A: Totally. Some other brands had really cool things. But the biggest trend I noticed at BCB this year was twofold. One, there was just a ton of agave in all forms, including an agave bourbon. Joanna and I went to Sazerac and they have a brand, Devil’s River. For those who are unfamiliar, Sazerac owns a lot of different brands. But one of the distilleries they own that’s obviously probably the most celebrated bourbon distillery in the country right now, is Buffalo Trace because it makes Elijah Craig, Pappy, George T. Stagg, all that stuff. They also obviously have a lot of other brands. And one of the brands is Devil’s River. They say they bring it down to proof, and then they sweeten it with agave. On the label, it just says “Devil’s River Agave Bourbon,” and there’s a huge agave plant. It is unclear to me if Sazerac fully owns it or they’re just distributing it. I think we talked to the owner.

J: It seemed like he was the owner.

A: He was saying it’s his No. 1 seller.

J: It’s very, very popular. This is so obvious to me. It just seems like the most obvious thing you could do is put agave in your bourbon.

A: It was just sweeter, right? If you would have poured it over ice, I would have thought I was drinking a watered-down Old Fashioned. He said that they can’t keep it in stock.

J: What was the other one? The coffee one.

A: He had a coffee, too. But this one clearly was more popular. But then there were so many tequila brands, so many mezcal brands, more than I’ve ever seen at BCB before. And not just from the larger companies that obviously had their brands there, but everyone was there.

J: Also amari.

A: Tons of amari, like tons. Did all the brands choose to come to this one because they know it’s in New York and they know it’s a big market? Because there were brands that I had never seen before, and interestingly, brands I’d never seen before who clearly seem to have budgets to do some really nice build-outs. Which was really surprising because they’re brands I didn’t really know. And I’m like, “Oh, that’s a very nice booth that you built. That’s very well branded.” You can see who goes all out at these things. LVMH built this huge installation with four different bars that were themed by each one of their brands. Spirit of Gallo, the spirit side of Gallo as they’re calling themselves, had this massive build-out that when you walked into one of the rooms, they were really announcing themselves to the world as also a spirits company with all of their brands. It had the ones they own and the ones they import like Montenegro and Select Spritz and Diplomatico, but then also like New Amsterdam and that kind of stuff, which is really interesting. And then you had smaller brands who had their own one footprint. And then you had some trade organizations. It will be an interesting experience. Because I think Tales is less of a trade show. Tales of the Cocktail is more about the parties. People are there for this, and so yes, there are parties as well, but I do think it probably is a little bit easier for someone who’s trying to just discover new things to discover them because it’s all in one place. Maybe someone who didn’t realize that Gallo had such a huge spirits portfolio learned that for the first time this week. Or if you’ve never thought to use Hendrick’s in a tiki drink. I think those are the benefits of the show. But yes, we tried a lot of stuff there.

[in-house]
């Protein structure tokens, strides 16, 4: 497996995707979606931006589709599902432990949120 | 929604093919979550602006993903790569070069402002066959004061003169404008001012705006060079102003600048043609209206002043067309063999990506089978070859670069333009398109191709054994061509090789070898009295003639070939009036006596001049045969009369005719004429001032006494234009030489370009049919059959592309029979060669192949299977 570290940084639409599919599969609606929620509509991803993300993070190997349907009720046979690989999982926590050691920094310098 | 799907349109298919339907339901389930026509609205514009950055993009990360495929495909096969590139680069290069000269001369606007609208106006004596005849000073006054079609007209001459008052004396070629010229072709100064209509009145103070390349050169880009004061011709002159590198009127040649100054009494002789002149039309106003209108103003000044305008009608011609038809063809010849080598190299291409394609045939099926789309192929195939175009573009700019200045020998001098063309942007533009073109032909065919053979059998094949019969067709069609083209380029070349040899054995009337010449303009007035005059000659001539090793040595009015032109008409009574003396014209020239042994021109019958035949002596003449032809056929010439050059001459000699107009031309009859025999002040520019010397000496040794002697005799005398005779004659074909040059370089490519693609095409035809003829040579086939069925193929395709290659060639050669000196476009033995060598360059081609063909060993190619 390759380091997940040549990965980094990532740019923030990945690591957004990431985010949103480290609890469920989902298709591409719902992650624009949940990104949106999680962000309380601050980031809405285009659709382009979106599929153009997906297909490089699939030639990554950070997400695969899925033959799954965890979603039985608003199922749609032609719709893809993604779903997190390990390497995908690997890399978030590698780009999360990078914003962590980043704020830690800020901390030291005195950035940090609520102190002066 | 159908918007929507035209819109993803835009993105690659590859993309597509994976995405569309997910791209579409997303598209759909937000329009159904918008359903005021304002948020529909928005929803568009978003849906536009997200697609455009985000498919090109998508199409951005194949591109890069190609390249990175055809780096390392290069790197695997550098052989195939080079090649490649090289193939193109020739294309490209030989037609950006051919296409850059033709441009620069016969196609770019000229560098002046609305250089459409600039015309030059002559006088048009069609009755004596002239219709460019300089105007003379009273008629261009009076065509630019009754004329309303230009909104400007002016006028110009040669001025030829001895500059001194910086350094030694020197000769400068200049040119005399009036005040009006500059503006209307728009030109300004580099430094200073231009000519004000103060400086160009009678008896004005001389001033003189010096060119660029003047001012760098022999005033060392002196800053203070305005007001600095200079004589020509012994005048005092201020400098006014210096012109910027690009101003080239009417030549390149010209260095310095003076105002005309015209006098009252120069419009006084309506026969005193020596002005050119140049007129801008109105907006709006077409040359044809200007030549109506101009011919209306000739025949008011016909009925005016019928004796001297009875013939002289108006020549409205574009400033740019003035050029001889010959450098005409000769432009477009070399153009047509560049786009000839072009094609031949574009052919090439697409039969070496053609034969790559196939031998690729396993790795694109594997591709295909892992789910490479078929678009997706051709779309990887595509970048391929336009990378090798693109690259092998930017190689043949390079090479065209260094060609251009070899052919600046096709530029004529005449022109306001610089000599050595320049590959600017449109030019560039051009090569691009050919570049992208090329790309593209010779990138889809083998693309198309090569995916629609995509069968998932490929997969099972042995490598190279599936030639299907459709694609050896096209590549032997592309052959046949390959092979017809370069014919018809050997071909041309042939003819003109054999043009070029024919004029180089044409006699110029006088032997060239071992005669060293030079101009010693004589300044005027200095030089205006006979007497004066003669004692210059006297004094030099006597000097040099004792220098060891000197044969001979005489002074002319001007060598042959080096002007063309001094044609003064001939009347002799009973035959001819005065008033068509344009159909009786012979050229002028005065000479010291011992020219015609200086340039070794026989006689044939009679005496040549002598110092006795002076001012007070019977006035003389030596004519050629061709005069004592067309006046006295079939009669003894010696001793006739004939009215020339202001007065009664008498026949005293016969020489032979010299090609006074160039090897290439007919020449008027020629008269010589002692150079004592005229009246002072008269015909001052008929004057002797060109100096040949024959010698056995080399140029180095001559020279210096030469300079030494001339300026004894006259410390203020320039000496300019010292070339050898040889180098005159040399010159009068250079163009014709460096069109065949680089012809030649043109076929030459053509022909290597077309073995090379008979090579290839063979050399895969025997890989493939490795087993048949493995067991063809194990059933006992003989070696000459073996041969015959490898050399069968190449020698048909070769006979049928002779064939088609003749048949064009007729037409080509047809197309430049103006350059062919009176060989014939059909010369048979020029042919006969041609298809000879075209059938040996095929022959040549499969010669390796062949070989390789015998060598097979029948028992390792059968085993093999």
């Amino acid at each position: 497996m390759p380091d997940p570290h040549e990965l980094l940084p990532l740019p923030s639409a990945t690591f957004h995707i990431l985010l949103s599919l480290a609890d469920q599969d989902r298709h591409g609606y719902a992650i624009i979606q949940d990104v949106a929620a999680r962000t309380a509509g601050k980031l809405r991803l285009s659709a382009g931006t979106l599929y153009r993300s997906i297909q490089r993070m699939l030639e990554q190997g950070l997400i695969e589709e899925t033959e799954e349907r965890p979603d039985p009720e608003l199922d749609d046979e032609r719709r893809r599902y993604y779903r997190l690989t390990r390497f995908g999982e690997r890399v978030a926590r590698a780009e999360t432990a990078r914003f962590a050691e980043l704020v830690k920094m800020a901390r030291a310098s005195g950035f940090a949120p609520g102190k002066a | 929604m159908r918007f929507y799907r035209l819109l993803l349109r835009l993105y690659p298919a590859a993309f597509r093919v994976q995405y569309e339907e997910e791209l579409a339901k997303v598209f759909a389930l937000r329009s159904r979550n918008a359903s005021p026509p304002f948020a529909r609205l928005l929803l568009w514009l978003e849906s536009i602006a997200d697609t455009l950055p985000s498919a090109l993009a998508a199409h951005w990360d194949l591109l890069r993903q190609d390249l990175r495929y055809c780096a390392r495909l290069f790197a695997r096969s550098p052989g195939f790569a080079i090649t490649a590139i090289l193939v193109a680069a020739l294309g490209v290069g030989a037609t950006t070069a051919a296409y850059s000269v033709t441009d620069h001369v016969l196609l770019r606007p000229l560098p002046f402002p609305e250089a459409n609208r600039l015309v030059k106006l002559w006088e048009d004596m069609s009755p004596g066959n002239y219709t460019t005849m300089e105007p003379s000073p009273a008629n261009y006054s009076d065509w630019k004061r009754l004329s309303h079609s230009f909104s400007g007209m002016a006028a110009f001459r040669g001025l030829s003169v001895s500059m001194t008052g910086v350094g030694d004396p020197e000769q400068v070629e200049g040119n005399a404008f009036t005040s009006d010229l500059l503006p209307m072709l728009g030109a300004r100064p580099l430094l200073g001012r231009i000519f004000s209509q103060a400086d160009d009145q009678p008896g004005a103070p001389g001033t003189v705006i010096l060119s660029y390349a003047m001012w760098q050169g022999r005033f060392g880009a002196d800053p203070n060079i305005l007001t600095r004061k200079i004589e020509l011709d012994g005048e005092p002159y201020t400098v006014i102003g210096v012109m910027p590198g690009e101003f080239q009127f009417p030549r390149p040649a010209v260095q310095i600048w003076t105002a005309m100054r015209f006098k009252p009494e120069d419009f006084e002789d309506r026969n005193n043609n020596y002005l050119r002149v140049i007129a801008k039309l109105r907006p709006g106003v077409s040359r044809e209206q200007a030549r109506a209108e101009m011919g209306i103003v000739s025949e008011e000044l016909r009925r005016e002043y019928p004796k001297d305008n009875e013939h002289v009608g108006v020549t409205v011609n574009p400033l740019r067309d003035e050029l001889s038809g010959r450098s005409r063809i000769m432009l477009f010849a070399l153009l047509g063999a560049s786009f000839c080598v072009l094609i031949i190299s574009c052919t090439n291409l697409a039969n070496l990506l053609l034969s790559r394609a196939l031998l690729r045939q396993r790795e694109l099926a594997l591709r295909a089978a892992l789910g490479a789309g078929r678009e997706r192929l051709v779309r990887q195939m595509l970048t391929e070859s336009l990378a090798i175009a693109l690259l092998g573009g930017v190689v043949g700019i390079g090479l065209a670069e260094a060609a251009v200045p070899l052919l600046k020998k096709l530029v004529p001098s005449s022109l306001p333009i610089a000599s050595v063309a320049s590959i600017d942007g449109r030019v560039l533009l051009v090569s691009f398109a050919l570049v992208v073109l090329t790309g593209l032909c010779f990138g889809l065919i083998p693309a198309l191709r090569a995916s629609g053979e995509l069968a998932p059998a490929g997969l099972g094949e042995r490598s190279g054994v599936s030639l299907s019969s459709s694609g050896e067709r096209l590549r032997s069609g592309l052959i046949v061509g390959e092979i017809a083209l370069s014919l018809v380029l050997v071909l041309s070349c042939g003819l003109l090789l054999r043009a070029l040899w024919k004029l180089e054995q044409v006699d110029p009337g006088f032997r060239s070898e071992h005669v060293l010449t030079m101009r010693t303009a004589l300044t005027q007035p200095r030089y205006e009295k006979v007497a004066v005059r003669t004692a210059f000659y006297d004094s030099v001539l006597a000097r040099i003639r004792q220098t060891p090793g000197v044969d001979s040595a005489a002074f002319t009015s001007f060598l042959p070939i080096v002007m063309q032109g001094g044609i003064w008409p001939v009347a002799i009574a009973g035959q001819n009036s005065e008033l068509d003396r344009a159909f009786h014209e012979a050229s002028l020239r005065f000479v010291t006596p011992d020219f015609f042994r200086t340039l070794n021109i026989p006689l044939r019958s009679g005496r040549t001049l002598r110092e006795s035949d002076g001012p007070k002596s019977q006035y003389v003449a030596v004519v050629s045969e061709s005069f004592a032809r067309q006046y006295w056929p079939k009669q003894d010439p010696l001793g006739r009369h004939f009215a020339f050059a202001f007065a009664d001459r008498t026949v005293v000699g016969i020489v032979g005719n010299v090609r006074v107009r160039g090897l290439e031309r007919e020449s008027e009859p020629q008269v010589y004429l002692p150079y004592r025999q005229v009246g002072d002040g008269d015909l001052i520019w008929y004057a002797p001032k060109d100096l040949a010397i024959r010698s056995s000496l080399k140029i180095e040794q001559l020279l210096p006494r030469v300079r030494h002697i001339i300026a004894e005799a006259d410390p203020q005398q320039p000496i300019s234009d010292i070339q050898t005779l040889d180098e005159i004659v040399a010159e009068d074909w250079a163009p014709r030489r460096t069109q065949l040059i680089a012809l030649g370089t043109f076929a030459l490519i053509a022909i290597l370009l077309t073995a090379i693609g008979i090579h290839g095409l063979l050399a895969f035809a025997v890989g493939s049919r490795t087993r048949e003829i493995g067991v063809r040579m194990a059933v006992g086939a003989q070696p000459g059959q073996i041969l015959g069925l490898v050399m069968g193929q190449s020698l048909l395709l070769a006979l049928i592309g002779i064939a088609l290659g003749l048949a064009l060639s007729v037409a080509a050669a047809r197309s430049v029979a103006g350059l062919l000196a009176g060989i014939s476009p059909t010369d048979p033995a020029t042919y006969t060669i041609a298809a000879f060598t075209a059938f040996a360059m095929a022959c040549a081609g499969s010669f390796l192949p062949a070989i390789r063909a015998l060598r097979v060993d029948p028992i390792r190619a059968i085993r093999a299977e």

J: I think there were hundreds of booths.

A: Hundreds of booths. Besides that, for me this week, I went to Ernesto’s.

J: Yes. It’s a Spanish restaurant in NYC.

A: Yes, and I had their version of a Dirty Martini.

J: Right.

A: It’s called the Gilda-tini or whatever. For those that are familiar with tapas-style pinchos, the Gilda is always an anchovy, sweet pepper, and an olive. They do two of them on top of this Martini. And the Martini is gin and vermouth. And then the dirty is anchovy brine.

J: Yeah.

A: It was really good.

J: This sounds very similar to what I had at Nudibranch, with the same kind of combination and I think some of the tincture on top.

A: It was interesting. I’m not a Dirty Martini person. It’s almost like drinking salt water, in a lot of ways. But I think because it is so salty and funky, I drank it very slowly because it’s a lot, at least for me. It’s a lot of salt to take in in one drink. I thought it was a really interesting Martini. It’s a very spirit-heavy week just because of BCB and everything that’s in town. I’m looking forward to getting back to wine this weekend.

J: Well, speaking of spirits…

A: Yes.

J: I’m going to jump into our topic for today. It’s actually a listener submitted question that we’re going to discuss. This is coming from Josh Colombo.

A: Hey, Josh, thanks, man. Always submit your questions, ya’ll.